Decrease the ability to draw the arm in horizontal adduction across the chest, making it difficult to touch the hand to the opposite shoulder. Decreases the strength of shoulder flexion and medial rotation.

Lower part of pectoralis major:

Decreases the strength of adduction obliquely toward the opposite hip.From a supine position, if the subjects arm is placed diagonally overhead, it will be difficult to lift arm from a table. The subject will also have difficulty holding any large or heavy object in both hands either at or near waist level.[2]

Shortness

Upper part of pectoralis major:

The range of motion in horizontal abduction and lateral rotation of the shoulder is decreased. Shortness of the pectoralis holds the humerus in medial rotation and adduction and, secondarily, results in abduction of the scapula from the spine.

Lower part of pectoralis major:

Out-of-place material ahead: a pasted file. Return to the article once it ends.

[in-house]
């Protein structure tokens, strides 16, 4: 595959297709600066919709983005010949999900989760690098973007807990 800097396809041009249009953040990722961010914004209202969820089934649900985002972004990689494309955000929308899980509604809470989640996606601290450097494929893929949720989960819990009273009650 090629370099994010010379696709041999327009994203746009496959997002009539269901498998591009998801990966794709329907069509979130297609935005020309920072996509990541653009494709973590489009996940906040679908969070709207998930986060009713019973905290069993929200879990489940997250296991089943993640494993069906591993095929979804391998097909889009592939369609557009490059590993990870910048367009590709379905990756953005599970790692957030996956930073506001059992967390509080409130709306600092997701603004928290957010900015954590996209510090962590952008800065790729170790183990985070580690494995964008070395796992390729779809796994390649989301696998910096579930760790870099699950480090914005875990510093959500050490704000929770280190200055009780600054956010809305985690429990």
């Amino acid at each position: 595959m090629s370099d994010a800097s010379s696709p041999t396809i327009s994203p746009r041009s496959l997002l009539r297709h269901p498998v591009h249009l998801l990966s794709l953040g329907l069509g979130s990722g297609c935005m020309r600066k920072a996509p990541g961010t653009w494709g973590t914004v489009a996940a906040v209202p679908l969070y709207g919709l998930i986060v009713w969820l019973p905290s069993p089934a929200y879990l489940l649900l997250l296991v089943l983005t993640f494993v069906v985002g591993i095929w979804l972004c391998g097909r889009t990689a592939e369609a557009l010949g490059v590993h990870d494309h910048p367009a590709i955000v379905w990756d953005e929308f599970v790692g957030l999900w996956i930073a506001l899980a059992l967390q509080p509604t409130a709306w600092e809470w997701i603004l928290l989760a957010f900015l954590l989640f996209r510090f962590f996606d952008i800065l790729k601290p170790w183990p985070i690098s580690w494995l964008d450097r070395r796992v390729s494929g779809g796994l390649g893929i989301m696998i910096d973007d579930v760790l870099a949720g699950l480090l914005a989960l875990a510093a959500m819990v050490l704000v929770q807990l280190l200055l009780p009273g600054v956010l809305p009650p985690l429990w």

Pectoralis 2.jpg

A forward depression of the shoulder girdle from the pull of pectoralis major on the humerus often accompanies the pull of the tight pectoralis minor on the scapula. Flexion and abduction ranges of motion overhead are limited. [2]

  • Observing the patient lies supine with upper arms on the table, hands resting palm down on the lower abdomen. The practitioner observes from the head and notes whether either shoulder is held in an anterior position in relation to the thoracic cage. If one or both shoulders are forward of the thorax, pectoralis muscles are short

Trigger Points